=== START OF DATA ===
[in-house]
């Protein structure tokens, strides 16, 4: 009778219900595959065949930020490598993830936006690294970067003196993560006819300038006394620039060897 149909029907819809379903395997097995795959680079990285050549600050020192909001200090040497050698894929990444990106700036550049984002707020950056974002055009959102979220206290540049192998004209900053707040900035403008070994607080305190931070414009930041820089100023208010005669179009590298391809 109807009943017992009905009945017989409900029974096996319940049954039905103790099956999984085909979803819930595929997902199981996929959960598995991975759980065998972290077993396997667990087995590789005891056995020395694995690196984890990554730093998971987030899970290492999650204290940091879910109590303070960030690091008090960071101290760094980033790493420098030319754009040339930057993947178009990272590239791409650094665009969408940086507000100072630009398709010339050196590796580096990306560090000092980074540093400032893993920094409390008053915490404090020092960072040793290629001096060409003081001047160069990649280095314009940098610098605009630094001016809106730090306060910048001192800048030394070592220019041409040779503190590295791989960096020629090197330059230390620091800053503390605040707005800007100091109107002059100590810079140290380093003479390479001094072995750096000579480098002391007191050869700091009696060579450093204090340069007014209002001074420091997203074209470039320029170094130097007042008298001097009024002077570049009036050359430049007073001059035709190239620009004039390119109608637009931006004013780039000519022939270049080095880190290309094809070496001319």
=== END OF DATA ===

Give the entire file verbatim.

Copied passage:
[in-house]
């Protein structure tokens, strides 16, 4: 009778219900595959065949930020490598993830936006690294970067003196993560006819300038006394620039060897 149909029907819809379903395997097995795959680079990285050549600050020192909001200090040497050698894929990444990106700036550049984002707020950056974002055009959102979220206290540049192998004209900053707040900035403008070994607080305190931070414009930041820089100023208010005669179009590298391809 109807009943017992009905009945017989409900029974096996319940049954039905103790099956999984085909979803819930595929997902199981996929959960598995991975759980065998972290077993396997667990087995590789005891056995020395694995690196984890990554730093998971987030899970290492999650204290940091879910109590303070960030690091008090960071101290760094980033790493420098030319754009040339930057993947178009990272590239791409650094665009969408940086507000100072630009398709010339050196590796580096990306560090000092980074540093400032893993920094409390008053915490404090020092960072040793290629001096060409003081001047160069990649280095314009940098610098605009630094001016809106730090306060910048001192800048030394070592220019041409040779503190590295791989960096020629090197330059230390620091800053503390605040707005800007100091109107002059100590810079140290380093003479390479001094072995750096000579480098002391007191050869700091009696060579450093204090340069007014209002001074420091997203074209470039320029170094130097007042008298001097009024002077570049009036050359430049007073001059035709190239620009004039390119109608637009931006004013780039000519022939270049080095880190290309094809070496001319």